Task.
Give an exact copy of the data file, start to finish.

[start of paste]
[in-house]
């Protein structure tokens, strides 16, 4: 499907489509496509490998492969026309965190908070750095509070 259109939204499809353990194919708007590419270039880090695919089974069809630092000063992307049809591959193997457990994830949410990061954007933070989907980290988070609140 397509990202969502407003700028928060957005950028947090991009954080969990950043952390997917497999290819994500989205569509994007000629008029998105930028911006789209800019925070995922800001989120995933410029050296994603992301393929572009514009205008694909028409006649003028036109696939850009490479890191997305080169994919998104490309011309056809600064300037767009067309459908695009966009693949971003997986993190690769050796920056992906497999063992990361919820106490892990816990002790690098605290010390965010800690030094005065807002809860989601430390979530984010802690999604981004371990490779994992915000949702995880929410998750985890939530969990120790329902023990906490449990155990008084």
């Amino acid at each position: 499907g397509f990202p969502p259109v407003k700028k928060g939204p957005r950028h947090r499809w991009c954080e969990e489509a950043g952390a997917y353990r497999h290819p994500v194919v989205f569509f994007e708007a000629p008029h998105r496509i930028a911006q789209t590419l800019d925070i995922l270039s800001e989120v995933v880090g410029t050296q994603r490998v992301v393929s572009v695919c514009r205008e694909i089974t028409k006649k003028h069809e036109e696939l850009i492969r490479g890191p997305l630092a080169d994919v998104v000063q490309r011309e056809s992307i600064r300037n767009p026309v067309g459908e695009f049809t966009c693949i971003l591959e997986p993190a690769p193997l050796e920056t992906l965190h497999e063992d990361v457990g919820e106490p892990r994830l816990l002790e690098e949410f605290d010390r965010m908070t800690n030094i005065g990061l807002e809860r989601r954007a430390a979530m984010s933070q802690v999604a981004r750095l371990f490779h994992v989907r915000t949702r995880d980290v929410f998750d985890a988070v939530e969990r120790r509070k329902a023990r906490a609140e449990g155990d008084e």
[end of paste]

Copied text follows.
[in-house]
């Protein structure tokens, strides 16, 4: 499907489509496509490998492969026309965190908070750095509070 259109939204499809353990194919708007590419270039880090695919089974069809630092000063992307049809591959193997457990994830949410990061954007933070989907980290988070609140 397509990202969502407003700028928060957005950028947090991009954080969990950043952390997917497999290819994500989205569509994007000629008029998105930028911006789209800019925070995922800001989120995933410029050296994603992301393929572009514009205008694909028409006649003028036109696939850009490479890191997305080169994919998104490309011309056809600064300037767009067309459908695009966009693949971003997986993190690769050796920056992906497999063992990361919820106490892990816990002790690098605290010390965010800690030094005065807002809860989601430390979530984010802690999604981004371990490779994992915000949702995880929410998750985890939530969990120790329902023990906490449990155990008084």
């Amino acid at each position: 499907g397509f990202p969502p259109v407003k700028k928060g939204p957005r950028h947090r499809w991009c954080e969990e489509a950043g952390a997917y353990r497999h290819p994500v194919v989205f569509f994007e708007a000629p008029h998105r496509i930028a911006q789209t590419l800019d925070i995922l270039s800001e989120v995933v880090g410029t050296q994603r490998v992301v393929s572009v695919c514009r205008e694909i089974t028409k006649k003028h069809e036109e696939l850009i492969r490479g890191p997305l630092a080169d994919v998104v000063q490309r011309e056809s992307i600064r300037n767009p026309v067309g459908e695009f049809t966009c693949i971003l591959e997986p993190a690769p193997l050796e920056t992906l965190h497999e063992d990361v457990g919820e106490p892990r994830l816990l002790e690098e949410f605290d010390r965010m908070t800690n030094i005065g990061l807002e809860r989601r954007a430390a979530m984010s933070q802690v999604a981004r750095l371990f490779h994992v989907r915000t949702r995880d980290v929410f998750d985890a988070v939530e969990r120790r509070k329902a023990r906490a609140e449990g155990d008084e």